When you wish to instruct, be brief.
C++ feels like a new language. That is, I can express my ideas more clearly, more simply, and more directly in C++11 than I could in C++98. Furthermore, the resulting programs are better checked by the compiler and run faster.
Like other modern languages, C++ is large and there are a large number of libraries needed for effective use. This thin book aims to give an experienced programmer an idea of what constitutes modern C++. It covers most major language features and the major standard-library components. This book can be read in just a few hours but, obviously, there is much more to writing good C++ than can be learned in a day. However, the aim here is not mastery, but to give an overview, to give key examples, and to help a programmer get started. For mastery, consider my The C++ Programming Language, Fourth Edition (TC++PL4) [Stroustrup,2013]. In fact, this book is an extended version of the material that constitutes Chapters 2-5 of TC++PL4, also entitled A Tour of C++. I have added extensions and improvements to make this book reasonably self-contained. The structure of this tour follows that of TC++PL4, so it is easy to find supplementary material. Similarly, the exercises for TC++PL4 that are available on my Web site (http://www.stroustrup.com) can be used to support this tour.
The assumption is that you have programmed before. If not, please consider reading a textbook, such as Programming: Principles and Practice Using C++ [Stroustrup,2009], before continuing here. Even if you have programmed before, the language you used or the applications you wrote may be very different from the style of C++ presented here.
As an analogy, think of a short sightseeing tour of a city, such as Copenhagen or New York. In just a few hours, you are given a quick peek at the major attractions, told a few background stories, and usually given some suggestions about what to see next. You do not know the city after such a tour. You do not understand all you have seen and heard. You do not know how to navigate the formal and informal rules that govern life in the city. To really know a city, you have to live in it, often for years. However, with a bit of luck, you will have gained a bit of an overview, a notion of what is special about the city, and ideas of what might be of interest to you. After the tour, the real exploration can begin.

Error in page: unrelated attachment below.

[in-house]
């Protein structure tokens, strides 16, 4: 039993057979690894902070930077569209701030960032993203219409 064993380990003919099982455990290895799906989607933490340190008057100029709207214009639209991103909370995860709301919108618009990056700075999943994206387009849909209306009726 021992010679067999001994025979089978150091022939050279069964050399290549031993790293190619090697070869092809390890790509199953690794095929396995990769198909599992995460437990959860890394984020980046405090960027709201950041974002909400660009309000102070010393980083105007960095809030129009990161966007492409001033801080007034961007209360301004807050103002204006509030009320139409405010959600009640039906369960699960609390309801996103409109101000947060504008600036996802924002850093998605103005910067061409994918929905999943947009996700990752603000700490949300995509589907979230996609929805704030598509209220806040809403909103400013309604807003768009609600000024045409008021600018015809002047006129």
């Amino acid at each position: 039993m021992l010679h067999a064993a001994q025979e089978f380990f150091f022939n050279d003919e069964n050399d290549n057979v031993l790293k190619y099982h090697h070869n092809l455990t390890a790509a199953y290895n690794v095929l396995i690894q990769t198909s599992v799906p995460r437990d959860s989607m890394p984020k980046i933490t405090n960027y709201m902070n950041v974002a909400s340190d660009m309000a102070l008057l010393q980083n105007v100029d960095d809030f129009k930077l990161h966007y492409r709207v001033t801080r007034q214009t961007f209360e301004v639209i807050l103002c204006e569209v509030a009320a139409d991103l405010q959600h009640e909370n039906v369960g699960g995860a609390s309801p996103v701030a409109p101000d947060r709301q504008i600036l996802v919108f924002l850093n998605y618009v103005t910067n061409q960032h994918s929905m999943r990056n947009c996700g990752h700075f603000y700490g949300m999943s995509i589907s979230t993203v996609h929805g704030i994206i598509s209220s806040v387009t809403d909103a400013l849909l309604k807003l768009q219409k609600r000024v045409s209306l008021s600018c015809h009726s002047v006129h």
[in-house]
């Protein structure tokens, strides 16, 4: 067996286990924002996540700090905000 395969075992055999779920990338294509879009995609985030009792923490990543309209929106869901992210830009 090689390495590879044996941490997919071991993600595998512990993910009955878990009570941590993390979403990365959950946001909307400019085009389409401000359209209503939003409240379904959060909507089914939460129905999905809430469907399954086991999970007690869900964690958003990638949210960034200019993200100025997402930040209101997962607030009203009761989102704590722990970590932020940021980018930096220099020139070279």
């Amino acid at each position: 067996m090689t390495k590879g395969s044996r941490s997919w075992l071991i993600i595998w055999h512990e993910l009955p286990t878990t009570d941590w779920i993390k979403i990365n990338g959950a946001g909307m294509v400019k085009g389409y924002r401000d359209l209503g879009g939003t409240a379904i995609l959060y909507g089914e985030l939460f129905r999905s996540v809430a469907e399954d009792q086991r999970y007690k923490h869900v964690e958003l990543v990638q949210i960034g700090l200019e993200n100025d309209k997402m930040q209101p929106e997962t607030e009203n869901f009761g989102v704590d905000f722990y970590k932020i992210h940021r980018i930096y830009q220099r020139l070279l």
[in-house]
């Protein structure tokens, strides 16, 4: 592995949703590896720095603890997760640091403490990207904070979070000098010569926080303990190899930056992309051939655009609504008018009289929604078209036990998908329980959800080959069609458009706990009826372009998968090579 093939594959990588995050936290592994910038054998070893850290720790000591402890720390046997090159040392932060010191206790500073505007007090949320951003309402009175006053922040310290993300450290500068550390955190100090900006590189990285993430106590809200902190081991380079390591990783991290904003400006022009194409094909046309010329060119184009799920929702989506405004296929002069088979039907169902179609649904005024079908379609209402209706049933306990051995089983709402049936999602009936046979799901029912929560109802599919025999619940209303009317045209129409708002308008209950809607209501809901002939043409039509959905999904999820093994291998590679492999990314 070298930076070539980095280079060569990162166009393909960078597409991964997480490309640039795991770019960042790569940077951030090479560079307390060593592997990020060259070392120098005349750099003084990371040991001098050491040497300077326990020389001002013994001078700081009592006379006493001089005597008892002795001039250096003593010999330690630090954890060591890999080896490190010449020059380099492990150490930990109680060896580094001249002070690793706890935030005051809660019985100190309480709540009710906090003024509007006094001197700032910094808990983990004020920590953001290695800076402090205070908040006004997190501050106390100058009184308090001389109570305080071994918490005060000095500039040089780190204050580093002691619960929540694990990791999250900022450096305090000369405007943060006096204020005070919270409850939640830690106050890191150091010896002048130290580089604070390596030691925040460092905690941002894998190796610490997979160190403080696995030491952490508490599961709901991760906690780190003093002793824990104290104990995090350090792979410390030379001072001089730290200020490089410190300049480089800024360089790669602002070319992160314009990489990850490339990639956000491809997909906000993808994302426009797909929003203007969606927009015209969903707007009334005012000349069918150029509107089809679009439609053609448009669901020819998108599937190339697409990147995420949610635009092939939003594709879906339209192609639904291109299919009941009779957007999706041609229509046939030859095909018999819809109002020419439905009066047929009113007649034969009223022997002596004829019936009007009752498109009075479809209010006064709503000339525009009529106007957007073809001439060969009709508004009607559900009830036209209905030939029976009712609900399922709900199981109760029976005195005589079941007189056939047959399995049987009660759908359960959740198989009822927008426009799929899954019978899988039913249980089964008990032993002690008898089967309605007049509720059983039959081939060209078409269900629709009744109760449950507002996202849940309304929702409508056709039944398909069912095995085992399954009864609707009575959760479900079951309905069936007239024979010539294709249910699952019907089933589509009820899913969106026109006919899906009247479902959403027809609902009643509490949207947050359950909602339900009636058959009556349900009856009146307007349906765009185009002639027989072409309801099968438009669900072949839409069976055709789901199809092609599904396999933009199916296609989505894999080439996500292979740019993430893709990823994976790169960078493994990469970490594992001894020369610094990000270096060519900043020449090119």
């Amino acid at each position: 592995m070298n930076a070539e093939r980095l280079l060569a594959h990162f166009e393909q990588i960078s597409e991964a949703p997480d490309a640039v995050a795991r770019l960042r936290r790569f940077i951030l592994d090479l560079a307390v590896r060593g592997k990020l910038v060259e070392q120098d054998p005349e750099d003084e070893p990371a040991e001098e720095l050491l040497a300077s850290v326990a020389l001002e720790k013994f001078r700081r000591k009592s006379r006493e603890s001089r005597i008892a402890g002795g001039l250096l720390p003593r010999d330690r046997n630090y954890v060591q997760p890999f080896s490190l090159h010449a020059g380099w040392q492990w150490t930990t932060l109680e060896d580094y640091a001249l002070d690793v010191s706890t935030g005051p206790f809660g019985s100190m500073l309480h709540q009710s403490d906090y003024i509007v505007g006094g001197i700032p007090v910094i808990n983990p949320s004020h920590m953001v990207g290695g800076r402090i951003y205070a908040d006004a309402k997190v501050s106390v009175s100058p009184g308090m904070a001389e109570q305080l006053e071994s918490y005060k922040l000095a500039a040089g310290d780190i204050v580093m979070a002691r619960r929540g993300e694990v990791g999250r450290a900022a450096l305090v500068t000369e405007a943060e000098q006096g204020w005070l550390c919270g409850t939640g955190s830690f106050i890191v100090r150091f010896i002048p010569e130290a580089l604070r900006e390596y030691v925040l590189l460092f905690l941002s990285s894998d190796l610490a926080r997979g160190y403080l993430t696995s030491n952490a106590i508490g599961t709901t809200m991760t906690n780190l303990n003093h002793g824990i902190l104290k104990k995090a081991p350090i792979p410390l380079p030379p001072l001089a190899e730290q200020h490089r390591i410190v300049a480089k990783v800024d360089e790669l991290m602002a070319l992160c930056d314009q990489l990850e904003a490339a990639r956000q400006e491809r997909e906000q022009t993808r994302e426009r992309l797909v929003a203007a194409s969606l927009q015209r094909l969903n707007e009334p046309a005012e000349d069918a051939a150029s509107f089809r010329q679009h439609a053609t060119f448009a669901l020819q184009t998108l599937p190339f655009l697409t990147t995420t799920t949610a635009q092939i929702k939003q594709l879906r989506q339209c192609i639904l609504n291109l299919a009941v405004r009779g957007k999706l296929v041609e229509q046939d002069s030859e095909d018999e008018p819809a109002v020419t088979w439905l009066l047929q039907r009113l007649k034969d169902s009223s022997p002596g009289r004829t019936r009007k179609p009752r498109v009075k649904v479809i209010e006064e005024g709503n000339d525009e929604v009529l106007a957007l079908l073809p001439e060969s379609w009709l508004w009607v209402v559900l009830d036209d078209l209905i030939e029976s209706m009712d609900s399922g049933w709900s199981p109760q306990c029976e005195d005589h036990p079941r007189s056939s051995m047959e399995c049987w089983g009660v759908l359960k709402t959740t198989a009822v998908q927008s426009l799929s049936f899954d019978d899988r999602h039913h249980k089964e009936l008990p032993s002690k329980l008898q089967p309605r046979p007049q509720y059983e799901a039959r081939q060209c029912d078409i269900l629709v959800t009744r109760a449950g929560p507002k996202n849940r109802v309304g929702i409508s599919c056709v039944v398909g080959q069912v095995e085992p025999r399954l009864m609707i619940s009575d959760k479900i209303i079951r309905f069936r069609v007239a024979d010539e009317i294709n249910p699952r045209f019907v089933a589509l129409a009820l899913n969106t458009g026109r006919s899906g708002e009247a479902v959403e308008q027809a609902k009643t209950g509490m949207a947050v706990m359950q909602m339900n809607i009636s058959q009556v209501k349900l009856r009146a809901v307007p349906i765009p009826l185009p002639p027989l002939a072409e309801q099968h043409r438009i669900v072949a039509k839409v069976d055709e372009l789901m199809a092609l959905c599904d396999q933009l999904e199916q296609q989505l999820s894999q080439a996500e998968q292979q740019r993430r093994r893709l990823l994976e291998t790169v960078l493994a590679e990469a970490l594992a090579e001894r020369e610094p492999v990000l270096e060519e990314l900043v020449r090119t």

This tour presents the major C++ language features as they support programming styles, such as object-oriented and generic programming. It does not attempt to provide a detailed, reference-manual, feature-by-feature view of the language. Similarly, it presents the standard libraries in terms of examples, rather than exhaustively. It does not describe libraries beyond those defined by the ISO standard. The reader can search out supporting material as needed. [Stroustrup,2009] and [Stroustrup,2012] are examples of such material, but there is an enormous amount of material (of varying quality) available on the Web. For example, when I mention a standard library function or class, its definition can easily be looked up, and by examining the documentation of its header (also easily accessible on the Web), many related facilities can be found.
This tour presents C++ as an integrated whole, rather than as a layer cake. Consequently, it does not identify language features as present in C, part of C++98, or new in C++11. Such information can be found in Chapter 14 (History and Compatibility).
Much of the material presented here is borrowed from TC++PL4 [Stroustrup,2012], so thanks to all who helped completing that book. Also, thanks to my editor at Addison-Wesley, Peter Gordon, who first suggested that the four Tour chapters from TC++PL4 might be expanded into a reasonably self-contained and consistent publication of their own.
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